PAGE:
GIBSON v. The STATE.
-- January 07, 2013
Following a jury trial, Bobby D. Gibson appeals his convictions for the murder of Tasha Brown and the aggravated assault of her mother, Yvette Brown, contending that the evidence was insufficient to support the verdict.1 For the reasons set forth below, we affirm.
Viewed in the light most favorable to the verdict, the record shows that, in 2005, Gibson and Tasha ended their relationship, leaving Gibson distraught. Tasha moved out of the apartment she shared with Gibson and began living with her mother. On May 30, 2005, Tasha visited Gibson, and, while she was in the apartment, Gibson tried to tie Tasha to the bed. He also asked Tasha what she would do if he tried to cut her with a knife. Tasha left the apartment and told her mother what had transpired. The next day, May 31, 2005, Tasha arranged a time with Gibson for her to pick up a computer that was still in Gibson's apartment. Tasha also coordinated the errand with her mother so Tasha would not be alone with Gibson. Throughout the day, Gibson repeatedly called Tasha's mother to ensure that they were coming to the apartment, an act which Tasha's mother found to be uncharacteristic and odd.
That afternoon, Tasha and her mother arrived at Gibson's apartment. While Tasha was disconnecting the computer in the living room, Gibson told Tasha's mother that he needed to talk to her in one of the bedrooms. In the bedroom, Gibson showed Tasha's mother a bag on the bed filled with deodorant. Tasha's mother then turned her back to Gibson, and she was knocked unconscious by something that hit the left side of her head. She did not actually see who hit her or what struck her. When Tasha's mother finally regained consciousness, she saw Gibson lying on his back with a knife in his hand. The victim's mother immediately called 911 and proceeded to run out of the apartment.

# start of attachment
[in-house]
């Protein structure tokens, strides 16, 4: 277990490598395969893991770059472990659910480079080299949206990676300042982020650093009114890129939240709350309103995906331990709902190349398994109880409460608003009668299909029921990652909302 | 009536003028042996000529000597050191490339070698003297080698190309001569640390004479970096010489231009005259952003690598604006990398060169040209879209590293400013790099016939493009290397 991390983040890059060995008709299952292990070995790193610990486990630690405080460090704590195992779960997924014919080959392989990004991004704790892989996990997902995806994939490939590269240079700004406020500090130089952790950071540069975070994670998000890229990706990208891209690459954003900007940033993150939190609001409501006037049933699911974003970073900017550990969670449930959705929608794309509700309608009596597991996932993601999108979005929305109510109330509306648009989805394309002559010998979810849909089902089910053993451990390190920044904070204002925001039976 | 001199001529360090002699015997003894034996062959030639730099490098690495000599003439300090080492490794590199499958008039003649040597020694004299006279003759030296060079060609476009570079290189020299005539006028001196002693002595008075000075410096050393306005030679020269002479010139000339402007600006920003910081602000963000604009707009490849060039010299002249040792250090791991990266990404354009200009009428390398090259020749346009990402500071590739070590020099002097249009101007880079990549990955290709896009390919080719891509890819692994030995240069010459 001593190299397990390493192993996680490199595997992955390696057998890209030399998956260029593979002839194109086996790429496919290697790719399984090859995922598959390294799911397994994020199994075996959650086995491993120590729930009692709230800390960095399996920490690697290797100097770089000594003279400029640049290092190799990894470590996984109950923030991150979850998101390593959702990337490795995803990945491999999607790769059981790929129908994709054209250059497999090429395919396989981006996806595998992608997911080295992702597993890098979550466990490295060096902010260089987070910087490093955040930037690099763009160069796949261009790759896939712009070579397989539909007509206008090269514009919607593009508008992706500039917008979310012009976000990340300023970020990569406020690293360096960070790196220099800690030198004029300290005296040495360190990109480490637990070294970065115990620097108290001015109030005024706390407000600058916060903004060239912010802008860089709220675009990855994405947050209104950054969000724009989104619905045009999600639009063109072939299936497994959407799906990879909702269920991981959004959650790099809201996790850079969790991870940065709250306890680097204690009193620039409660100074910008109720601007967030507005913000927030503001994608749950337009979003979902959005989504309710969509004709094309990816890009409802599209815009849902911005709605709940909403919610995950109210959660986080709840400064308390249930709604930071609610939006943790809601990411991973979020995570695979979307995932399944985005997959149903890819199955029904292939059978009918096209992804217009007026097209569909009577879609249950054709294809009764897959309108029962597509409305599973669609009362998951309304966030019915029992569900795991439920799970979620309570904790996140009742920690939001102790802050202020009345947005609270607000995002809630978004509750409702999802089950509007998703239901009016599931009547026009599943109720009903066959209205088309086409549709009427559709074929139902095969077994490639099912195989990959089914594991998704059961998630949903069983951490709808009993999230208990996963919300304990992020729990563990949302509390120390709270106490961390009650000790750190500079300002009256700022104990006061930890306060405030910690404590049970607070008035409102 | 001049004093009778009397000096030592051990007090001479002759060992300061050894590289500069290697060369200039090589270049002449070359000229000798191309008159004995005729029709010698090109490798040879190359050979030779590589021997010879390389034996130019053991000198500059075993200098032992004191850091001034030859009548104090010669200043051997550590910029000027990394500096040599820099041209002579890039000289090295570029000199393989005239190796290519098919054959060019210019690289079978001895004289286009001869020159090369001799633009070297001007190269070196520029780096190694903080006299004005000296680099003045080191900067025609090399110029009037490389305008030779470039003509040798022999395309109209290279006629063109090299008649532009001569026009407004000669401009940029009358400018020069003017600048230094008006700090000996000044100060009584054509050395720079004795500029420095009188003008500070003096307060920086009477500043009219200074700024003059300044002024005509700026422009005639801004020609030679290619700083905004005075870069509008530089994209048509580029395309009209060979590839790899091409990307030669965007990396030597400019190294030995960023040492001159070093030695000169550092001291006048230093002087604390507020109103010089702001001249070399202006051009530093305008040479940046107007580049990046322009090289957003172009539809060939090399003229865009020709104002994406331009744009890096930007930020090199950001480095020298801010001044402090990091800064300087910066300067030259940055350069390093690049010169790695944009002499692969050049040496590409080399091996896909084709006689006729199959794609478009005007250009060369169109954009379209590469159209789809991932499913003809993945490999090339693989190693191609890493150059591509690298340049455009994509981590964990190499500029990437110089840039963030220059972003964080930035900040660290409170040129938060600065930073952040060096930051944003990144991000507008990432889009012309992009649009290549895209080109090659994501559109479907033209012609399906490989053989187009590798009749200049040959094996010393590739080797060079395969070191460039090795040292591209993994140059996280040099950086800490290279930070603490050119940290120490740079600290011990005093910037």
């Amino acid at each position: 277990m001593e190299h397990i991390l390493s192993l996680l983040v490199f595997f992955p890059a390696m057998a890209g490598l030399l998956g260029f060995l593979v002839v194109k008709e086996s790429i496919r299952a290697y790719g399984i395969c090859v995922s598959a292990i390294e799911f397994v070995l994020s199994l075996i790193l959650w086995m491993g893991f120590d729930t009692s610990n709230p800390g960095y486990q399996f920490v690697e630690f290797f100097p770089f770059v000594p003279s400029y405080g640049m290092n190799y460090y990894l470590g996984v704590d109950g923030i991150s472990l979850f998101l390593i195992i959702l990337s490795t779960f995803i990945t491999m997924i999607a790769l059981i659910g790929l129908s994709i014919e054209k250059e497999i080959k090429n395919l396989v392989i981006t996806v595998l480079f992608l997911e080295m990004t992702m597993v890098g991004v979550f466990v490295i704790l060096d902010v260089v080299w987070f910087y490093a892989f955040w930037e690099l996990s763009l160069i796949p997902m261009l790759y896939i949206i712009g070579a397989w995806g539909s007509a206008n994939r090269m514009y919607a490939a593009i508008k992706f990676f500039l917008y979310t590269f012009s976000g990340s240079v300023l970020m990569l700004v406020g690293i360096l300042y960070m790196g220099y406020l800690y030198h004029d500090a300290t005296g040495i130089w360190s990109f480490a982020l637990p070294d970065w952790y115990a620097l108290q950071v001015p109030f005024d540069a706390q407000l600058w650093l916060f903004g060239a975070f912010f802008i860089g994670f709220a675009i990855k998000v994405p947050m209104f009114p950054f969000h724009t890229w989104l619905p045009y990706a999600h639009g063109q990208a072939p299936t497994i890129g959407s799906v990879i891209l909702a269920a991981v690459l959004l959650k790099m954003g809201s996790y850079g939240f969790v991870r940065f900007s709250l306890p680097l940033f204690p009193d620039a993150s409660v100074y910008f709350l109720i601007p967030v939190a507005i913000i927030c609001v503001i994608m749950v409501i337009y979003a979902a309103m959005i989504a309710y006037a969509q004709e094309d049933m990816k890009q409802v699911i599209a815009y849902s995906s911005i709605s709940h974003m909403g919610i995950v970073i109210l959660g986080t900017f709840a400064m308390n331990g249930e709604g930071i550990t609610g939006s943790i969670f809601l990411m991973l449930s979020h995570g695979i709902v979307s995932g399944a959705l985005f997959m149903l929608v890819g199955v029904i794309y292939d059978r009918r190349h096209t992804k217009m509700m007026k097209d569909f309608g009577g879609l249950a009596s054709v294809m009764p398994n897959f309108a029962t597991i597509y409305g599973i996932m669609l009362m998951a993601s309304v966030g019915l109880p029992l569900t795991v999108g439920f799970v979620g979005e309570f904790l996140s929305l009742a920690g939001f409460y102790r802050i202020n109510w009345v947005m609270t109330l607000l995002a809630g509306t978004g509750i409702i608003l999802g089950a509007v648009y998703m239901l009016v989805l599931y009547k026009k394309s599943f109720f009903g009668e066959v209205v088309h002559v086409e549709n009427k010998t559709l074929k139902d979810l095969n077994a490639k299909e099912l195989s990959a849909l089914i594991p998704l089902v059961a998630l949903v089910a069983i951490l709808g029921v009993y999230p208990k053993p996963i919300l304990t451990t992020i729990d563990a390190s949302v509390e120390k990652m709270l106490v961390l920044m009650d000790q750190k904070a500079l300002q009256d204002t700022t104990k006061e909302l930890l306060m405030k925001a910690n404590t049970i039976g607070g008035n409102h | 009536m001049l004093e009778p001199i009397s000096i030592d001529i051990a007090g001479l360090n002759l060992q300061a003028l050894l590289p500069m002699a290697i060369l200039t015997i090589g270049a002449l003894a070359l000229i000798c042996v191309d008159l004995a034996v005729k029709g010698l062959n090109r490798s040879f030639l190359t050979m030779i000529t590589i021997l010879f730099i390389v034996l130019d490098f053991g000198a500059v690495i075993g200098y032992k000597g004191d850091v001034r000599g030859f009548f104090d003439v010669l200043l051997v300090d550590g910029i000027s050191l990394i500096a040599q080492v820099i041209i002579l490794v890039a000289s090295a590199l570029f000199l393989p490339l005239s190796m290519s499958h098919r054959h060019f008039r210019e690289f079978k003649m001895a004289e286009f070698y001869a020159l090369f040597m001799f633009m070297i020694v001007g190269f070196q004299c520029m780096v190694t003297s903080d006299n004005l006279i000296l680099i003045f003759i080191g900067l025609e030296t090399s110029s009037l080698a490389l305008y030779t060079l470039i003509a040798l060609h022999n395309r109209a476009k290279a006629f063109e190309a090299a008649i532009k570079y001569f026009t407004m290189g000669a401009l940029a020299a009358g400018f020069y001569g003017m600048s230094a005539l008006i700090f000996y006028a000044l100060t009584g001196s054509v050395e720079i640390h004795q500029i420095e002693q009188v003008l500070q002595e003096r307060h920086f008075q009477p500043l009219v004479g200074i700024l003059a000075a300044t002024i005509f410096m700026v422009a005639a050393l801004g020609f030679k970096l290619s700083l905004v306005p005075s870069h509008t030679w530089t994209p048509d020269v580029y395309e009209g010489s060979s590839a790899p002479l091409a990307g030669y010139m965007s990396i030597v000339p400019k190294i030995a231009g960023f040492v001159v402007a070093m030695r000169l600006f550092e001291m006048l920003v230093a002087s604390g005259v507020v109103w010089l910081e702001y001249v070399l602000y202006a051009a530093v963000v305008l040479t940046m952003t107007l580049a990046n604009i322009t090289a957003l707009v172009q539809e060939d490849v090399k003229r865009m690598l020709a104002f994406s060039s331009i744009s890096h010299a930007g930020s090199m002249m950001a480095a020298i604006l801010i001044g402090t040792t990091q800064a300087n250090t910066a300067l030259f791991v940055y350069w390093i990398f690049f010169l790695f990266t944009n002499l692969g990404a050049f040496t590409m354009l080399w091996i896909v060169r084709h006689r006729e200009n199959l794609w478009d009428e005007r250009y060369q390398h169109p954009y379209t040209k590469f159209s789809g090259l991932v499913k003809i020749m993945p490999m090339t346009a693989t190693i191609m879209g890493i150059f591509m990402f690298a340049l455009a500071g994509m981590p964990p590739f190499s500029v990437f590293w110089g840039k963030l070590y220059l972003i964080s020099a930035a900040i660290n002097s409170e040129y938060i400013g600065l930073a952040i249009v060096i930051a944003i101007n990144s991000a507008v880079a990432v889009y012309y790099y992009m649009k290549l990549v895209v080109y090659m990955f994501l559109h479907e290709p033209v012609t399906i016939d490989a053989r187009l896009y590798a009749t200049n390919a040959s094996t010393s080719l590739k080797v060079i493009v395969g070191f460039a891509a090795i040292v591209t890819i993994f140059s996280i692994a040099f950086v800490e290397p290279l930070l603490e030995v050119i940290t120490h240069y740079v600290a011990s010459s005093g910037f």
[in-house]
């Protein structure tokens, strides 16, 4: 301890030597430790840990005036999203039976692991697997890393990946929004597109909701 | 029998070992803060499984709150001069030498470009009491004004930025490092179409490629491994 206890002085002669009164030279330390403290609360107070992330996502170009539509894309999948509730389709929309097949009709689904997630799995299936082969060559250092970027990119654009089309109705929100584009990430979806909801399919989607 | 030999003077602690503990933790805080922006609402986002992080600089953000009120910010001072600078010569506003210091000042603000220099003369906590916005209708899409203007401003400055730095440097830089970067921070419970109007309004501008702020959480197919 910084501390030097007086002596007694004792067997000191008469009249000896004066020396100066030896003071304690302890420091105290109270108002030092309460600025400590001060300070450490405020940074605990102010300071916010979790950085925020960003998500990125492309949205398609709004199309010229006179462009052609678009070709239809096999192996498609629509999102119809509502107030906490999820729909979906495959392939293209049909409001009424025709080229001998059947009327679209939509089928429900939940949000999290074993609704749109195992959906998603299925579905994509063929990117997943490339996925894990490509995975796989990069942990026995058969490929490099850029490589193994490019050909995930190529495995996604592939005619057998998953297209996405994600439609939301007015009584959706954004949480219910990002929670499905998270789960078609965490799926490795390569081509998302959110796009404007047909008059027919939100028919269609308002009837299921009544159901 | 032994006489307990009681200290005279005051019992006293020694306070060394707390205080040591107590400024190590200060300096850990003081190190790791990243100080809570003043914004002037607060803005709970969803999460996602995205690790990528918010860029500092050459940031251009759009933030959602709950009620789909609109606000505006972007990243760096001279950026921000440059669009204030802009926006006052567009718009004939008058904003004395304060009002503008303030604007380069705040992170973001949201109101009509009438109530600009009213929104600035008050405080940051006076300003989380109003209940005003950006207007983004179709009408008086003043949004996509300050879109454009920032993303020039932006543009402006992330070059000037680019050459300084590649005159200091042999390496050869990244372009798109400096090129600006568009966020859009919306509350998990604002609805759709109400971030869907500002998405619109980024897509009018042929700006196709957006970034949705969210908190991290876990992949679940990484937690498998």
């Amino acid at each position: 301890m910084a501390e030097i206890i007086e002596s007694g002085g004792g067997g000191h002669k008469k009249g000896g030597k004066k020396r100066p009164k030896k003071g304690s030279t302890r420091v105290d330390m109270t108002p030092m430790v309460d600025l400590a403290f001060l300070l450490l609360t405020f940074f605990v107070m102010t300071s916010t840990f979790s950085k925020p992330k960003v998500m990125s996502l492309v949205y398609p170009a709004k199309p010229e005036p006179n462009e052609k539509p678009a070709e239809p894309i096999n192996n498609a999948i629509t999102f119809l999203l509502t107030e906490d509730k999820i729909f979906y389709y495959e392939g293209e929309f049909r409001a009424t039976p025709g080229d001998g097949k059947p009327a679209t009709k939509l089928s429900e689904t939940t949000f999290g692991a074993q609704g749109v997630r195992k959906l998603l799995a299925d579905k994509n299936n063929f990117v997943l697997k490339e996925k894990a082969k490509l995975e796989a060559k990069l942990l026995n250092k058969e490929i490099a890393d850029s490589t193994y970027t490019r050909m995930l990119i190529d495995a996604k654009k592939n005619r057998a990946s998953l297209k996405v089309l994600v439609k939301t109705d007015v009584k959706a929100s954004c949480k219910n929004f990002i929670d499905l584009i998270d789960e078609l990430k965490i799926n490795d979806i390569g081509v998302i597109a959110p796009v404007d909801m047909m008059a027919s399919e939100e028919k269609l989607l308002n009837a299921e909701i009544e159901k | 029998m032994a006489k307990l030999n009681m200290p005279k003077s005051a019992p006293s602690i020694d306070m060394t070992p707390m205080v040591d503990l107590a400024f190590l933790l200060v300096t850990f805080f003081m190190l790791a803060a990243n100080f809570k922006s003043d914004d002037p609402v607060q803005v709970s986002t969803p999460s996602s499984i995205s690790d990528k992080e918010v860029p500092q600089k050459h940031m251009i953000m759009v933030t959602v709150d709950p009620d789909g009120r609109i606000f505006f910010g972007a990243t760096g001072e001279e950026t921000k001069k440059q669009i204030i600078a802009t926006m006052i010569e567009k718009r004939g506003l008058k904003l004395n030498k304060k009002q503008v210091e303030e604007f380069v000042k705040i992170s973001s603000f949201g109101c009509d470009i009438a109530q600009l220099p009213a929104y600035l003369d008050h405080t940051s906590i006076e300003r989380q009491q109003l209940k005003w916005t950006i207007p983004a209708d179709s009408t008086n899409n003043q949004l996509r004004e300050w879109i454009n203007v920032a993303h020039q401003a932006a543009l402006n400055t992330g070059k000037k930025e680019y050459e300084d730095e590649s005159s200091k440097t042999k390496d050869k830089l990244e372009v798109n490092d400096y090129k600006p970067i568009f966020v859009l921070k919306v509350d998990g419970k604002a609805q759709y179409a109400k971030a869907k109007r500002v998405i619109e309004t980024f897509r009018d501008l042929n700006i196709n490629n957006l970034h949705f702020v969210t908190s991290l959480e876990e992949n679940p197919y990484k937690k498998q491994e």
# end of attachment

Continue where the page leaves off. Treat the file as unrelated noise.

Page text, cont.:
When police arrived and entered the apartment, they found both Gibson and Tasha on the floor of the kitchen. Tasha, who was dead, had two large lacerations to her neck and head which severed both the carotid artery and the jugular vein, and she was lying in a large amount of blood. The path of Tasha's slash wounds indicated that her attacker was right-handed, like Gibson. Gibson was lying beside Tasha's body, rolling her hair between his fingers and kicking a door with his foot. Gibson had two knife wounds on his body to his neck and left wrist; however, the bleeding associated with these wounds had stopped by the time emergency medical personnel arrived. Numerous knives were found in the apartment, a number of which tested positive for Gibson's blood, but not Tasha's. There were no signs of forced entry into the apartment.
Gibson contends that the evidence did not support his convictions. We disagree. With regard to the aggravated assault of Tasha's mother, the evidence showed that Tasha's mother was forcefully struck when she was alone in a bedroom with Gibson. The blow was so strong that it caused the side of her face to swell and her eye to become puffy. Due to the nature of this injury, the jurors could have reasonably inferred that Gibson, the only other person in this room, inflicted this blow with his fist or the plastic bag of deodorants. See, e.g., Miller v. State, 292 Ga.App. 641(1), 666 S.E.2d 35 (2008) (jurors may infer character of weapon from nature, kind, and location of wounds). With regard to Tasha's murder, the evidence showed that, the day before Tasha was killed, Gibson attempted to tie her up and threatened to cut her with a knife. The following day, Tasha was killed in Gibson's apartment with a knife while she, Gibson, and her unconscious mother were the only ones present. The evidence was sufficient to support the convictions. See Muhammed v. State, 290 Ga. 880(1), 725 S.E.2d 302 (2012) (defendant was found inside home with body of his estranged wife). See also Jackson v. Virginia, 443 U.S. 307, 99 S.Ct. 2781, 61 L.Ed.2d 560 (1979).
All the Justices concur.